April 3, 2018

Gresham, Smith and Partners is proud to announce that Bert Kuyrkendall, P.E., senior transportation engineer in GS&P’s Chattanooga office, and Mike Sewell, P.E., GS&P’s service line leader for active transportation and Louisville office transportation leader, will present at the Intersections: Creating Culturally Complete Streets Conference on April 3rd and 4th in Nashville. The National Complete Streets Coalition is producing the conference in partnership with Smart Growth America’s Arts & Culture team. It will include mobile workshops, interactive panels and breakout discussions about cutting-edge Complete Streets and creative placemaking research, ideas, and practices. GS&P is also a conference sponsor and will host a welcome reception for conference attendees at the firm’s Nashville office.

“It’s exciting for GS&P to be so involved in this year’s conference, as a sponsor, event host and leader of two panel discussions,” commented Michael Flatt, P.E., division vice president at Gresham, Smith and Partners. “This conference is about sharing lessons learned and equipping participants with knowledge to help create streets that are safe, multi-modal and truly for everyone, in a way that supports thriving communities. We’re proud to be part of it.”

A summary of the presentations are as follows:

Glass Street: Using Art and Placemaking to Raise Up a Neighborhood
Panel session with Bert Kuyrkendall, P.E., Blythe Bailey of Chattanooga Department of Transportation, Nicole Lewis and Josiah Golson of Glass House Collective, and Greg Heath of University of Tennessee at Chattanooga

The Glass Street Neighborhood in Chattanooga has gone through many changes over the years: from being a diverse neighborhood with streetcar service into its active commercial neighborhood center, to an economically struggling neighborhood with boarded up store fronts, struggling schools and deep issues with safety and crime. The panel session will explore the remarkable impact this work by planners, activists, artists, architects, engineers, and public health officials has had on the area, and how art has served as the core mechanism for the work as an outreach tool, an expression of civic identity, a means of celebration and gathering, a method of activating public spaces, and a creative tool to bring beauty and pride to the neighborhood.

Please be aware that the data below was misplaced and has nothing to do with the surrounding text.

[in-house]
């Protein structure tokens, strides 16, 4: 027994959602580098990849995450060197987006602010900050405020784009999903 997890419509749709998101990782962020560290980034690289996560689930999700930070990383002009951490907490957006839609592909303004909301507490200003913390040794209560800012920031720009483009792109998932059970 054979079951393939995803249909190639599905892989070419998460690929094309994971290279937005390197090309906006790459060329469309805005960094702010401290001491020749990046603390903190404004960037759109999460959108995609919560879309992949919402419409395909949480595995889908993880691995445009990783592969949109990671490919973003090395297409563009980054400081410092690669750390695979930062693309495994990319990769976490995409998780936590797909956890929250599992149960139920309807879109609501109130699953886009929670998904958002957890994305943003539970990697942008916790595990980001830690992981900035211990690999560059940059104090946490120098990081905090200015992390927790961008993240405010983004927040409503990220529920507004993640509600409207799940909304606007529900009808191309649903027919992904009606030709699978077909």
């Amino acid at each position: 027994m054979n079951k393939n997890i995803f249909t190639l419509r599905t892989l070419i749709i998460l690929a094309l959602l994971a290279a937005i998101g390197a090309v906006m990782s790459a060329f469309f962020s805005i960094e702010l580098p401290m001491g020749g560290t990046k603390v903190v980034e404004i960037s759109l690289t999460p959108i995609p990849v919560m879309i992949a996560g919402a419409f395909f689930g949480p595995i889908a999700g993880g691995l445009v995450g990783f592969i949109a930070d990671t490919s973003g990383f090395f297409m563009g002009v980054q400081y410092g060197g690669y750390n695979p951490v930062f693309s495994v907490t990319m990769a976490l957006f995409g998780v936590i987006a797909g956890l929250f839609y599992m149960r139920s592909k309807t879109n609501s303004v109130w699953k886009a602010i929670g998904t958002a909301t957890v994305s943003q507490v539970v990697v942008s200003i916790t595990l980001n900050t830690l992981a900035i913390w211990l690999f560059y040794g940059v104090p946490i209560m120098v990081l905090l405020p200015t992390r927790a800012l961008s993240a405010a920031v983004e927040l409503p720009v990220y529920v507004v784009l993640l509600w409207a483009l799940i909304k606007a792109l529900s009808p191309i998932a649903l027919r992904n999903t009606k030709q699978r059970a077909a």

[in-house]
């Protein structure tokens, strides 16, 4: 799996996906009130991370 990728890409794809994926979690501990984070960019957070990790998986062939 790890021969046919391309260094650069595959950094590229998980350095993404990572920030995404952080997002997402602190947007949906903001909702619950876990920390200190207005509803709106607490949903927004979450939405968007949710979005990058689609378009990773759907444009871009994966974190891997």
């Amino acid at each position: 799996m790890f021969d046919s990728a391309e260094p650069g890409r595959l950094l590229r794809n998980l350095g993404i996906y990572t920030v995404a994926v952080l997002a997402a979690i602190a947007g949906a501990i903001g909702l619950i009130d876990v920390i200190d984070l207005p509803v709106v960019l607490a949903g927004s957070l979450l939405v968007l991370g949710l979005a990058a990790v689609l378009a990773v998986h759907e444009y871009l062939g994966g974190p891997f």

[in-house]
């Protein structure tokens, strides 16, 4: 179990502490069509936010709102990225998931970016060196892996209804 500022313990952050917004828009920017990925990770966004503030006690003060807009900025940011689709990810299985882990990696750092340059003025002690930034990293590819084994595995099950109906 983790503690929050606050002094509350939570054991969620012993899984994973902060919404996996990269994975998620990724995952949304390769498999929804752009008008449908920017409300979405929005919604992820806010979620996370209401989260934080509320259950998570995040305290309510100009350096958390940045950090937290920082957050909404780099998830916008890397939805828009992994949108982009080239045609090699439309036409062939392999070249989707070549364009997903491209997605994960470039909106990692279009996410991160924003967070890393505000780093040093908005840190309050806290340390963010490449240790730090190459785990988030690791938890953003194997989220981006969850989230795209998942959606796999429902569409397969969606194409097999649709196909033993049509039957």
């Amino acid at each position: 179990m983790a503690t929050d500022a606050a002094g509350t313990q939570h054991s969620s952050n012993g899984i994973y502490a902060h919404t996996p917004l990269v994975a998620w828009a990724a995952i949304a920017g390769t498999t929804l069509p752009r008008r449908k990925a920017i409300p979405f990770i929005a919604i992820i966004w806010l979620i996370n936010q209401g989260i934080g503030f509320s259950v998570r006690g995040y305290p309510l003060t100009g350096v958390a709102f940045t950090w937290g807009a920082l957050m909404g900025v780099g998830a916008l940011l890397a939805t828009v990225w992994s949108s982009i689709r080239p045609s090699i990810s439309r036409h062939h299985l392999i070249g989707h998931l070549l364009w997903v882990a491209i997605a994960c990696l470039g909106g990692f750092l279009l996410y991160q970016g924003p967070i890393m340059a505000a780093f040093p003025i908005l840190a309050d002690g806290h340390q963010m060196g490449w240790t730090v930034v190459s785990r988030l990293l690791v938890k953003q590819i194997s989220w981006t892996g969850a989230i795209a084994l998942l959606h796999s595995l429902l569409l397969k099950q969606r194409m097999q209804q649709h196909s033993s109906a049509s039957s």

Transportation and Health: Making Cross-Sector Collaboration Work
Panel session with Mike Sewell, P.E., Kate Riordan of Health by Design and Carol Kachadoorian of Toole Design Group

Most people would not expect a strong association between transportation and health. On the surface, they are worlds apart, but well-planned transportation projects can also significantly support public health by creating safer roadways for drivers, cyclists, and pedestrians; improving air quality; and encouraging active, healthy lifestyles. The panel session will discuss public health’s critical tie to land-use and challenge transportation professionals to use their platform to encourage healthier lifestyles by providing residents with safer and more attractive access to destinations. The session will also touch on equity, context and air quality.